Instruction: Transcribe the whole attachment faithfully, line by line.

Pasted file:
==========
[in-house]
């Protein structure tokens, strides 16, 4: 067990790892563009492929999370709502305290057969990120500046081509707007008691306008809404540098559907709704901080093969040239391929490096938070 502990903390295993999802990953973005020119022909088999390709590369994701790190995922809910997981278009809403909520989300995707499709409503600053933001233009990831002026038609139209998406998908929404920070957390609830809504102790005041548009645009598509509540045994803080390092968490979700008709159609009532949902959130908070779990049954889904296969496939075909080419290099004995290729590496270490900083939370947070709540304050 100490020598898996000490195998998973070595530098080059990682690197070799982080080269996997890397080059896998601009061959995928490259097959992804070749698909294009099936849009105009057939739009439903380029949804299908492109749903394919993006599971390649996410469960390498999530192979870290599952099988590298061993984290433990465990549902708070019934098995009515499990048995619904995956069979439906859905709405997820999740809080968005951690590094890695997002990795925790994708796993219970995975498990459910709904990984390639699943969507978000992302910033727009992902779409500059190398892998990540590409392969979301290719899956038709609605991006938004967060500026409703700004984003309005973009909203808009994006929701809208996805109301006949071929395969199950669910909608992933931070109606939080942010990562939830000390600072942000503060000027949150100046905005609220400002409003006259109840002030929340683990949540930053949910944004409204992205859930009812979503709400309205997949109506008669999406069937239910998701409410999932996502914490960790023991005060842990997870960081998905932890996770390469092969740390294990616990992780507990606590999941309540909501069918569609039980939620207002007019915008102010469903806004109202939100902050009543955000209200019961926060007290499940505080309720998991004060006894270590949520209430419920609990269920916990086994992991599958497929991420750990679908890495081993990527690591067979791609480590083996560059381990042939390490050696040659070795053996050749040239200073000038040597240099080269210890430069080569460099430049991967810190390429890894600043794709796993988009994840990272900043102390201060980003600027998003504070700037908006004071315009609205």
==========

[in-house]
């Protein structure tokens, strides 16, 4: 067990790892563009492929999370709502305290057969990120500046081509707007008691306008809404540098559907709704901080093969040239391929490096938070 502990903390295993999802990953973005020119022909088999390709590369994701790190995922809910997981278009809403909520989300995707499709409503600053933001233009990831002026038609139209998406998908929404920070957390609830809504102790005041548009645009598509509540045994803080390092968490979700008709159609009532949902959130908070779990049954889904296969496939075909080419290099004995290729590496270490900083939370947070709540304050 100490020598898996000490195998998973070595530098080059990682690197070799982080080269996997890397080059896998601009061959995928490259097959992804070749698909294009099936849009105009057939739009439903380029949804299908492109749903394919993006599971390649996410469960390498999530192979870290599952099988590298061993984290433990465990549902708070019934098995009515499990048995619904995956069979439906859905709405997820999740809080968005951690590094890695997002990795925790994708796993219970995975498990459910709904990984390639699943969507978000992302910033727009992902779409500059190398892998990540590409392969979301290719899956038709609605991006938004967060500026409703700004984003309005973009909203808009994006929701809208996805109301006949071929395969199950669910909608992933931070109606939080942010990562939830000390600072942000503060000027949150100046905005609220400002409003006259109840002030929340683990949540930053949910944004409204992205859930009812979503709400309205997949109506008669999406069937239910998701409410999932996502914490960790023991005060842990997870960081998905932890996770390469092969740390294990616990992780507990606590999941309540909501069918569609039980939620207002007019915008102010469903806004109202939100902050009543955000209200019961926060007290499940505080309720998991004060006894270590949520209430419920609990269920916990086994992991599958497929991420750990679908890495081993990527690591067979791609480590083996560059381990042939390490050696040659070795053996050749040239200073000038040597240099080269210890430069080569460099430049991967810190390429890894600043794709796993988009994840990272900043102390201060980003600027998003504070700037908006004071315009609205």